Restriction reasonably limited in geography

In general terms, the greater the extent of the geographical area involved, the greater the potential restraint on trade.

This means that a Court would be more likely to hold the restriction to be unenforceable, unless it is strictly necessary to protect legitimate business interests. Factors to take into account in this regard include the area of activities of the party subject to the restriction, the size and nature of the population of the area and, most importantly, whether there is a relationship between the interest to be protected and the chosen geographical area.

Remedies for breach

Where a PTR has been breached, there are a number of potential enforcement options:

  • An emergency injunction (known as a "springboard injunction") may be sought in an attempt to prevent the breach causing serious economic loss/potentially irreparable damage to the business in circumstances where damages are not an adequate remedy. The aim of the injunction is to put an immediate stop to what the defaulting party is doing, pending a full trial of the issue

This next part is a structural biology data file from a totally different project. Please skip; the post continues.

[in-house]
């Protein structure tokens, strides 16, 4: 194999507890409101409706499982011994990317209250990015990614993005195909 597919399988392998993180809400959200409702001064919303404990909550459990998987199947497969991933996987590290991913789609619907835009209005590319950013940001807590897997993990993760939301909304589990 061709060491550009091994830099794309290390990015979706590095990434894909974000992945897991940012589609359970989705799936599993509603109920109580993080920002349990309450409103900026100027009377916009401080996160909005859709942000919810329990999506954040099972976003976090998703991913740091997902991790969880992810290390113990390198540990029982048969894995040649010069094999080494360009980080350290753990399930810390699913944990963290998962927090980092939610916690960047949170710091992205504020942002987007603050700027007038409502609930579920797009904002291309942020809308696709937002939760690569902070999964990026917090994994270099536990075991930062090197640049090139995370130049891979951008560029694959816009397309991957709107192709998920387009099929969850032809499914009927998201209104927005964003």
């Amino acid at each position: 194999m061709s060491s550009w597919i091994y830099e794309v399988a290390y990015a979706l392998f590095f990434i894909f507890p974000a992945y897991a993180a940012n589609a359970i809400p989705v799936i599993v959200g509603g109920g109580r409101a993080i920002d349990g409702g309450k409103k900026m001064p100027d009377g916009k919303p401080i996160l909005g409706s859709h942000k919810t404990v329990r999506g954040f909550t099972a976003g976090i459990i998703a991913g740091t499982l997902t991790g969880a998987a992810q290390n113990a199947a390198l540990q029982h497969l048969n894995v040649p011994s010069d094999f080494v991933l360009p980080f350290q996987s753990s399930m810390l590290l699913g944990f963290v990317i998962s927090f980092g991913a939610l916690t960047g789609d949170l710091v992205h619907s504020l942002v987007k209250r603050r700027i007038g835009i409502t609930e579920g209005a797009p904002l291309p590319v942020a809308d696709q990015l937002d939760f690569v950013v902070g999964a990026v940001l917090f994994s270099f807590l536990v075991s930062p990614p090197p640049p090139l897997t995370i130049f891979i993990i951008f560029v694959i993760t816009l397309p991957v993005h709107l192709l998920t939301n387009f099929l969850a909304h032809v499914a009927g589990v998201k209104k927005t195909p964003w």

• Damages for financial losses
  • An order for an account of profits
  • An order for the delivery up of documents that could be used for the benefit of competitors

Unfortunately, however, there is no guarantee that a PTR will be upheld. The enforceability of PTRs will turn on the specific circumstances of the case and the construction of the particular clause(s) in question. It is important to bear in mind that a PTR may be declared void in its entirety if it is held to be unenforceable such that the employee or contracting party would be free to act as if there had never been a restriction at all.

It is therefore worth investing in legal advice at the outset to ensure that any restrictions are appropriately drafted and, in particular, are likely to be enforceable. This will minimise the potential for future problems and costly disputes to arise. If a dispute does arise, it is crucial that legal advice from a specialist dispute resolution lawyer is sought as soon as possible.

For advice or guidance, please contact me on +44 (0)1752 675078 or email [email protected]